Position sizing overall is directly influenced by the capital available in the trading account. Experienced and confident traders have the ability to increase their risk by increasing their position size when suitable.
Risk Analysis Process
A Risk Analysis process is predetermining the potential Risk associated with any trade and or investment. This helps Traders recognise and plan for the negative effects before committing to the position. The goal of a Risk Analysis Process is to ensure that Traders don’t get caught off guard when Trading Plans fall out of place. It helps to systematically manage losing positions with the aim of minimising loss as much as possible, this is in direct relation to
Position Sizing. The process of risk analysis includes the following,
- Identification of Risk
- Analysis of Risk
- Evaluations of Risk
- Risk Commitment
Identification of risk is the first step, here traders make Trading Plans that determines the maximum loss involved. It includes identifying invalidation levels where if reach, the trade is automatically closed. Identification of the risk should also be in relation to the overall Risk to Rewards Ratio. The Reward of the trade must outweigh the Risk, this makes the trade valid and worthwhile.
The second step is the Analysis of the Risk, this is more related towards the trade idea. The analysis process will surface the probability of the trade playing out. Ideally, Traders will aim to take High Probability Trading Setups. This allows them to adjust risk accordingly such as having wider stop-loss placements.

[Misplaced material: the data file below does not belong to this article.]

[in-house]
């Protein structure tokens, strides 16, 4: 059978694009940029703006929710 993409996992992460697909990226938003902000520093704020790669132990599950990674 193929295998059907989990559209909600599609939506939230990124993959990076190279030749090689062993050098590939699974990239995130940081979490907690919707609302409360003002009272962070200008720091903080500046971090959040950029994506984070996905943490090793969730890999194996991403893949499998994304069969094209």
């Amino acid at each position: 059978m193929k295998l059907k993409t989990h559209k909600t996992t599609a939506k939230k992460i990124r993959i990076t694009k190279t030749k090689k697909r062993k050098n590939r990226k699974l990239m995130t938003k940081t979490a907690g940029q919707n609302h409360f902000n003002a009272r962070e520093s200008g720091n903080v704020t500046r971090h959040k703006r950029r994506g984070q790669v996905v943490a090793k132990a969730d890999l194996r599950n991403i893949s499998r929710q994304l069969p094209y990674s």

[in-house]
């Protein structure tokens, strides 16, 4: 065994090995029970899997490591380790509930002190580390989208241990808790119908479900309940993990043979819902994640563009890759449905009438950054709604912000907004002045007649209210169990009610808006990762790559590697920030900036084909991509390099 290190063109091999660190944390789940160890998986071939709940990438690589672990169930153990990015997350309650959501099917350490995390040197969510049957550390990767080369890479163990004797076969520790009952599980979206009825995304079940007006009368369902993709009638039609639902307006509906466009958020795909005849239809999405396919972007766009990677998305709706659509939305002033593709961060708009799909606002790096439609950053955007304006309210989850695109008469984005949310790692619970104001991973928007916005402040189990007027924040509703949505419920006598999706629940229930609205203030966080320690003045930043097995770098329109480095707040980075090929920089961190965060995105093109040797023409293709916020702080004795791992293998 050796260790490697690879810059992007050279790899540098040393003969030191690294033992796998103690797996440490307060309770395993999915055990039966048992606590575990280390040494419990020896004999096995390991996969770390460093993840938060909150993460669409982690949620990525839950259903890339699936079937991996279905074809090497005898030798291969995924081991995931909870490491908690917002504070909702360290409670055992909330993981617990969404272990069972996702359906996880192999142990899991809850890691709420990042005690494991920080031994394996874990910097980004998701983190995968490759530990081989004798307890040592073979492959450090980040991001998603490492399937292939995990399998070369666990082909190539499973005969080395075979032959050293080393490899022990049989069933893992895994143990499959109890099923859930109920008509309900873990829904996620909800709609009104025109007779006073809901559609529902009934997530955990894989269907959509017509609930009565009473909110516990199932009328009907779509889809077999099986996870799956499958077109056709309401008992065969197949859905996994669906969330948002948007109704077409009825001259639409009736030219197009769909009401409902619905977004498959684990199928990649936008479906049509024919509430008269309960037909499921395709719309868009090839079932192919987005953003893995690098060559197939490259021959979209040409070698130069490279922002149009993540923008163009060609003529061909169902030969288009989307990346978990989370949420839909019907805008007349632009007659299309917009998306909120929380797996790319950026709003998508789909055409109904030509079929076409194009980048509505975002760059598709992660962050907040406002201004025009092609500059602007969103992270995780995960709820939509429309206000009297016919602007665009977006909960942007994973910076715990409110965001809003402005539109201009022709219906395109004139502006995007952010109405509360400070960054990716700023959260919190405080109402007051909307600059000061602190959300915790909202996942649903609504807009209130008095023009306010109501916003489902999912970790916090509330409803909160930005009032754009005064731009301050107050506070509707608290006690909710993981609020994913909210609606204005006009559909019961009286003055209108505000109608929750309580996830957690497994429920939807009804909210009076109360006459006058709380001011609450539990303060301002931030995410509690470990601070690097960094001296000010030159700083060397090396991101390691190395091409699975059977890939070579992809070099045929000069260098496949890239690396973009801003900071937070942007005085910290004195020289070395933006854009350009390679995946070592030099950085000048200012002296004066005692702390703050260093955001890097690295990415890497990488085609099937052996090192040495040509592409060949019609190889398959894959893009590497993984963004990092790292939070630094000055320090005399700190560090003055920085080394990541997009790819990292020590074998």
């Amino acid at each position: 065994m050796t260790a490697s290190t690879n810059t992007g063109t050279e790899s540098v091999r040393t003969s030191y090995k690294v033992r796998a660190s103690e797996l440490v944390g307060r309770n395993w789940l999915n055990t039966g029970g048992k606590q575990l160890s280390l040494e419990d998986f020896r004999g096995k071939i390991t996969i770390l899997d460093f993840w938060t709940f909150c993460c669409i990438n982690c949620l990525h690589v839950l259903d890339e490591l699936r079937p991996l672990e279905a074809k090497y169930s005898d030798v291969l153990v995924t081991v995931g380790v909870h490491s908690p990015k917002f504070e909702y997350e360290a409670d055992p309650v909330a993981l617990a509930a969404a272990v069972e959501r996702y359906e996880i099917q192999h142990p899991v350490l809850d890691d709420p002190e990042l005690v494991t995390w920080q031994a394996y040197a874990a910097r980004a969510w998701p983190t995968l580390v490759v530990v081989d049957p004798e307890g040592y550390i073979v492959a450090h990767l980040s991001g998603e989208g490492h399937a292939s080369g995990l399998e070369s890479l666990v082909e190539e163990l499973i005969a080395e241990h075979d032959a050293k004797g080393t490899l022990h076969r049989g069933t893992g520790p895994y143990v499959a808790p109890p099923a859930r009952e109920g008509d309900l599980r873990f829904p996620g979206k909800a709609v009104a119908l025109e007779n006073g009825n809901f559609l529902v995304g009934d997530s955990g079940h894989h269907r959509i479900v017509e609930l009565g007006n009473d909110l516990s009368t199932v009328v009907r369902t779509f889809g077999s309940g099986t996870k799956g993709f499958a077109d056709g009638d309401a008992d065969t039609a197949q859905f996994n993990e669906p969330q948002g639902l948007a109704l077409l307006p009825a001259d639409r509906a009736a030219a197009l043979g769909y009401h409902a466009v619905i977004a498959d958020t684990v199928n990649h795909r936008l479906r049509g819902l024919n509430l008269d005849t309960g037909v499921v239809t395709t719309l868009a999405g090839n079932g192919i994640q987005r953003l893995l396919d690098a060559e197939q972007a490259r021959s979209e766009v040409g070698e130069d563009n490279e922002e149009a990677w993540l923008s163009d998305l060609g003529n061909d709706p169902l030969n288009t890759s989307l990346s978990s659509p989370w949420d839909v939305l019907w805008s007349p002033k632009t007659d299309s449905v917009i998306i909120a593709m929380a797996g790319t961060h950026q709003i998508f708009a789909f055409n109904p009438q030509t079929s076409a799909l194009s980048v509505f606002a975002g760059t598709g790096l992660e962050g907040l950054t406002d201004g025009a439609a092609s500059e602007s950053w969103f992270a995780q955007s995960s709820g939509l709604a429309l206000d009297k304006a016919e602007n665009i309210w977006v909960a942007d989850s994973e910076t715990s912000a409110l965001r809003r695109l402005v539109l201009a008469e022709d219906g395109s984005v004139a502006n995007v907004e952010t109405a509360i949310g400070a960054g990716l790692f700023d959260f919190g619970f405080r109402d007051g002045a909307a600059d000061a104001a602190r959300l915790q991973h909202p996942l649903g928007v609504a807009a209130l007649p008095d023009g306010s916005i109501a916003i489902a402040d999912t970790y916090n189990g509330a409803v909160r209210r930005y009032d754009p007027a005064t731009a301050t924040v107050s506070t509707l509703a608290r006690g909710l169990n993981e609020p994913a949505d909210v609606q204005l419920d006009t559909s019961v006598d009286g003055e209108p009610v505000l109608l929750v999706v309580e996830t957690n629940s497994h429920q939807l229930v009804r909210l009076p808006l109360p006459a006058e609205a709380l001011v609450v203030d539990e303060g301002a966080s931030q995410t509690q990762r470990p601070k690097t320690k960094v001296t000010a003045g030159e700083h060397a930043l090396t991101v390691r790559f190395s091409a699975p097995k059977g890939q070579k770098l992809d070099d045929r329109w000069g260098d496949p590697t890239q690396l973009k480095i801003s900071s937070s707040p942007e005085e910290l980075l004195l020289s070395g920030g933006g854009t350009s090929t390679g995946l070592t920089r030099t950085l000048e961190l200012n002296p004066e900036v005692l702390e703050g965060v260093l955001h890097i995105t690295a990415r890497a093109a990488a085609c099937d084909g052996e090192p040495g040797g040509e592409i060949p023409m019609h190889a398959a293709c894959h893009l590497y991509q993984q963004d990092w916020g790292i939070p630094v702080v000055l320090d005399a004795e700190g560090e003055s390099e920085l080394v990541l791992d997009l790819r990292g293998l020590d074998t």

Evaluation of the Risk is the third step, this is an important part of the process where Traders finalise their plans. Levels are solidified and marked and cannot be changed after this stage. It essentially finalizes the Trading Plan before the trade and or investment goes live.
The final step is the Risk Commitment, here the Trader and or Investors puts on Real-Risk in accordance with their Trading Plans and Position Sizing. They adhere to the risk process so that if the trade was to go against them, they know they’re exact invalidation point. Commitment towards the risk is important as this helps reduce any Emotional Tilt when the trade is live.
Trading a proven strategy
A trading system needs to be profitable over the long run, this can only be achieved through back testing and accumulation of statistics. Once a strategy has been developed, Traders must adhere and execute on it religiously. This ultimately helps avoid suboptimal trades which can lead to unnecessary losses.
The main goal of trading a proven strategy is that it will adhere to a Probability Model which will play out over the course of time. Essentially this means that a string of losses will always be followed by a series of winning trades. If a trader trades with no Proven Strategy, then there is essentially no Probability Model in place.